My roots, My life
A group of three young women visited our organization REDS in 2010. The following is a short witness by one of them. We have many such witnesses. Instead writing a blog on my own, I thought that the readers must be treated with what someone else writes about us. – M C Raj
Wow oh my Gosh. Ok I don’t even know exactly where to start….. The only thing I can do first is to apologize for my self-centered nature and lack of communication. I have learned an abundance of lessons from the time I spent with you at Booshakthi Kendra as well as REDS and really not a day goes by since being introduced to the Dalit Movement and your struggles have I not used your lessons and knowledge as a constant reminder. I think I approached writing to you with anxiety. To tell you the truth the weeks we spent together and with the community, the elders, children, cultural team and DCDS shook the very foundations of my existence and identity. And it is my existence and identity that is dependent upon my communities, my culture, my people and my ancestry, all this was made more clear to me through you and my first journey to South India as a young woman of the diaspora. Our dialogues, your patience and explanations gave me so much to think about and digest. So, when it came to thanking you, explaining to you what I am now doing… the words did not seem to come so eloquently. I think the meditation of everything that happened for my spirit, politics and life while in Tumkur needed to be translated to you, however at first I myself was not sure how to fully articulate the meaning. Now I am surer than ever that this is part of the journey, and I think by writing more and further reflection that the relevance of our relationship will be revealed. But there are some things in my heart that did immediately compel me and really are quite simple to explain. For my rather egotistical reflection time, I need to say again that I am sorry because the love I felt at your home and with your family is so immense. I should not have taken this long to give you a reminder of how thankful and blessed I feel to have met you at 21 and be introduced to a movement older than I! It’s a blessing to have stayed with your community at such a critical point in my life on the search for my roots, and my complexities as a mixed up Sri Lankan, a Thamil Woman.
The project was just a vessel opening up floodgates of possibilities. I have no doubt in my mind that I want to tangibly support REDS in any way I can directly and through the everyday work I do in my community of Toronto. Rakhi, Gillian and I walk with a different pace, this change in step no doubt is due to the huge footsteps so many Dalits have walked for thousands of years. I can’t help but feel intrinsically inspired and moved, as I see this as a part of me and my understanding of “Indianness”, as well as the Aryan dominated dialogues so prominent in our mothers and fathers from the lies they were told as children. I need this, we need you, you have documented and helped foster stories that need to be told. I cannot find words in my language to tell you how much you have given me, I think my life will be spent in some ways repaying you, the elders, my ancestors, my comrades who have given so much to the Movement and my self-reflection. It sickens me to think of a system of slavery that still exists in the Indian subcontinent, and because it is caste-ism and not seen as necessarily an ethnic, political or racial issue, the mainstream uses religion as some sort of disguise and westernized view of barbaric Indians and their Hindu beliefs. If one cannot see the all so many of the Indian subcontinents keep their own people at the bottom, we lose perspective. This happens because people do not see the humanity in others, currently there is no perceived relation. In gagging the complexity of caste hierarchy, it becomes simple how people lack compassion for human populations labeled BLACK, UNTOUCHABLE; for some reason dark bodies are worth less mourning than light ones. The silence on the issue and lack of serious research carries such heavy colonial and racist mentalities even those labeled progressive will not clearly state these paradigms, but rather indirectly point and gently nudge at the idea. This is not an option for me! I refuse to gently nudge at anything, it is impossible to do so when people are on the ground fighting and choosing to look at themselves with worth, with love and with respect when everything around them tells them the opposite.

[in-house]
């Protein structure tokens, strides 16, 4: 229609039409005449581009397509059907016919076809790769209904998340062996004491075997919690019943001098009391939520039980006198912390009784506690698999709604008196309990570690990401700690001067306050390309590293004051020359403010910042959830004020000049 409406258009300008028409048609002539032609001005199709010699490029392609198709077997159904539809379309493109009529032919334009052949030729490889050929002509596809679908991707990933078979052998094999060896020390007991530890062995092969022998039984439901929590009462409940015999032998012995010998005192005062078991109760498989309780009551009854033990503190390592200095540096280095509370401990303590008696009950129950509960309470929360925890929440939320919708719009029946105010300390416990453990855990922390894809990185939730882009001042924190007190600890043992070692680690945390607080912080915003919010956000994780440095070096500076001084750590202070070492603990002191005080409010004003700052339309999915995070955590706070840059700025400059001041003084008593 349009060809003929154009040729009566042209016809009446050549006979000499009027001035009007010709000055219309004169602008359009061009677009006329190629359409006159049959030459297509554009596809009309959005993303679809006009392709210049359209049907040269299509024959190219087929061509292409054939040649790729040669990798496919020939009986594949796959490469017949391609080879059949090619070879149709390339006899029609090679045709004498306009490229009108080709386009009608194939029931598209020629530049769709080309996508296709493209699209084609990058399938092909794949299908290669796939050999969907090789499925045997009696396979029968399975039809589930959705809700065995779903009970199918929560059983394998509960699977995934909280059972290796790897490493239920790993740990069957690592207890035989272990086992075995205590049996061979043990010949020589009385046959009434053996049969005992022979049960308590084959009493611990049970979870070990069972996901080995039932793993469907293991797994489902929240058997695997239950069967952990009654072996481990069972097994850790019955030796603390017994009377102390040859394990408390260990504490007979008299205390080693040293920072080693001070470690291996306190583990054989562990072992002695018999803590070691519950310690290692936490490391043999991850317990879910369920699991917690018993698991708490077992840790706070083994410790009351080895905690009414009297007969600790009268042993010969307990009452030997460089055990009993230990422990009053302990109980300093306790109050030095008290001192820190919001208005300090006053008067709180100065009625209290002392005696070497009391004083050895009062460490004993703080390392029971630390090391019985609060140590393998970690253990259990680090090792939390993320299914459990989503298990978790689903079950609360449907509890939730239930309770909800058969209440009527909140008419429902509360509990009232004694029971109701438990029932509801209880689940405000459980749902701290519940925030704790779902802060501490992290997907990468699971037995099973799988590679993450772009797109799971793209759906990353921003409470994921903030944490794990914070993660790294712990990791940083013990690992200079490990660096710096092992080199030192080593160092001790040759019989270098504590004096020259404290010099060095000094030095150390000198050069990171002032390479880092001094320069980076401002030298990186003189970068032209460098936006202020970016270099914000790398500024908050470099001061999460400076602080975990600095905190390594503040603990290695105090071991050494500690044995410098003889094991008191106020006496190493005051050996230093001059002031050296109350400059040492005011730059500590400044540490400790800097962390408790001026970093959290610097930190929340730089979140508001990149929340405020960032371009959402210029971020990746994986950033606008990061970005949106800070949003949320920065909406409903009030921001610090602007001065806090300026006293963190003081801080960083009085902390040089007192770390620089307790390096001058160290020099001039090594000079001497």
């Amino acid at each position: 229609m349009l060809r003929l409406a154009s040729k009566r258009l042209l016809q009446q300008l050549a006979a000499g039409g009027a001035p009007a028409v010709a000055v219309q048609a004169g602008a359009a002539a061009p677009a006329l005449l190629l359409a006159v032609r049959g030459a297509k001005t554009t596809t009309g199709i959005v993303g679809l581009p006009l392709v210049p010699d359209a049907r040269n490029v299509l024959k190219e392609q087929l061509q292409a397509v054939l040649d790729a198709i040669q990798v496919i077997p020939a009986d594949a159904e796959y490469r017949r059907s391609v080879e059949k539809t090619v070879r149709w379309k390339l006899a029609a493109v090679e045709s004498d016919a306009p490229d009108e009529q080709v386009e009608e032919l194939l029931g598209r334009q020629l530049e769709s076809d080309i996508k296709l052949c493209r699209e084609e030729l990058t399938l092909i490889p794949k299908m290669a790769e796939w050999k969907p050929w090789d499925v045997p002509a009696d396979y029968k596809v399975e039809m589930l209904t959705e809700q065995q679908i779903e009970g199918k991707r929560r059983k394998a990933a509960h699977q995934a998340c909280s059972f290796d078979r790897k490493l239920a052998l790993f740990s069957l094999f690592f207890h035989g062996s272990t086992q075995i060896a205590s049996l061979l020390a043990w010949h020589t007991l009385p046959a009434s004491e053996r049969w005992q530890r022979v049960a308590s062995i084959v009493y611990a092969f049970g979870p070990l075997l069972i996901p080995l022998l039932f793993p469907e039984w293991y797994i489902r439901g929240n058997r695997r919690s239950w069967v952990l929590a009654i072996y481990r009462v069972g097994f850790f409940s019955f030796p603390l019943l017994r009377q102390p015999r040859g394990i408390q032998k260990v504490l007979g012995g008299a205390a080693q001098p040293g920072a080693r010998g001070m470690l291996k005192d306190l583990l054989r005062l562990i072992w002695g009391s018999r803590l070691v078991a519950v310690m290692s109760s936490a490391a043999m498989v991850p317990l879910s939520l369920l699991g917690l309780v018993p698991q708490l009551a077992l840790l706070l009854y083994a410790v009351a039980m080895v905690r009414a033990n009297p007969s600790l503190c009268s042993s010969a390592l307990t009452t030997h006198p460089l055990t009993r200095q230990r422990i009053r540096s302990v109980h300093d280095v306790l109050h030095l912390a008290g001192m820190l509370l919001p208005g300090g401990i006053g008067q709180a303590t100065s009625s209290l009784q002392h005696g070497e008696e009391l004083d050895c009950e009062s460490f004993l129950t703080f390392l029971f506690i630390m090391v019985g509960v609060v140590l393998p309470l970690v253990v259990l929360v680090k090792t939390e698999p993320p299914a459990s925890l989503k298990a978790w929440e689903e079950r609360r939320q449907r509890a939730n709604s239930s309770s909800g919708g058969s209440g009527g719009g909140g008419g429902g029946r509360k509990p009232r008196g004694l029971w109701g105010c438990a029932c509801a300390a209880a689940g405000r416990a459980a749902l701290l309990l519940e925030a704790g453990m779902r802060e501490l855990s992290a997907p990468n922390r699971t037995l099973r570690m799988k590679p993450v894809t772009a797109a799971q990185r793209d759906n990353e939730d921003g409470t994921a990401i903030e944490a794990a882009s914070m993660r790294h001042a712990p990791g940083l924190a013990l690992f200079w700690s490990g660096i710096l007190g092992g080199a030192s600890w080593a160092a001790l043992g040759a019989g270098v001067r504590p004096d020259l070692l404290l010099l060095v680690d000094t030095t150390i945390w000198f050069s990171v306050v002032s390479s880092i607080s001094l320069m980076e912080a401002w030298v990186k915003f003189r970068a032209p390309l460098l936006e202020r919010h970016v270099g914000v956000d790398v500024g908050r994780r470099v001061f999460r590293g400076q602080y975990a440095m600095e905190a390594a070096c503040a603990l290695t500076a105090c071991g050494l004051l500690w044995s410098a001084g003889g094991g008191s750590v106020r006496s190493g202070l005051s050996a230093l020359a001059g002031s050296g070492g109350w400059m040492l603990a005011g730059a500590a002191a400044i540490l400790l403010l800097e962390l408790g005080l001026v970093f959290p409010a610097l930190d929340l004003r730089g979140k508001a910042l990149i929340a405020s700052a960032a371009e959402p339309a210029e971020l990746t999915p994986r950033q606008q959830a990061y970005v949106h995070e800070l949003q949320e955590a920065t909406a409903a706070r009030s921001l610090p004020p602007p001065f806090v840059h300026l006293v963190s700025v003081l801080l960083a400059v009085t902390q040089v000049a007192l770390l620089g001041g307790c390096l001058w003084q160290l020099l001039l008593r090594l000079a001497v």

Upon my arrival to Canada, my family and friends noticed the changes. I was able to hold my head a little higher yet humble myself at how much I did not know and see from the villages we went to. I learned to be more patient with my family and start inquiring more about their silences regarding certain issues. Silences so many from my island have learned from not being able to speak and think freely due to the war and colonialism. I think it’s nearly impossible for us as a people to move on with the many scars we bear. Something very pronounced in the work you do is healing aspect. This is complimentary to the struggle, the more we fight the more we need to heal in a meaningful way. This is also a balance that is not so easily attained but must be paid attention to personally and collectively. My feet have not yet touched the ground since last February and probably form the year before that as well. Hahaha there is so much more to tell, but there will be more emails I promise. I would also like to describe more of the tangible ways we have been spreading what you do and the specifics as to the work and dissemination of our experience with REDS that we have been undergoing here in Toronto. As for right now I know you guys are immensely busy but please check out and read our website.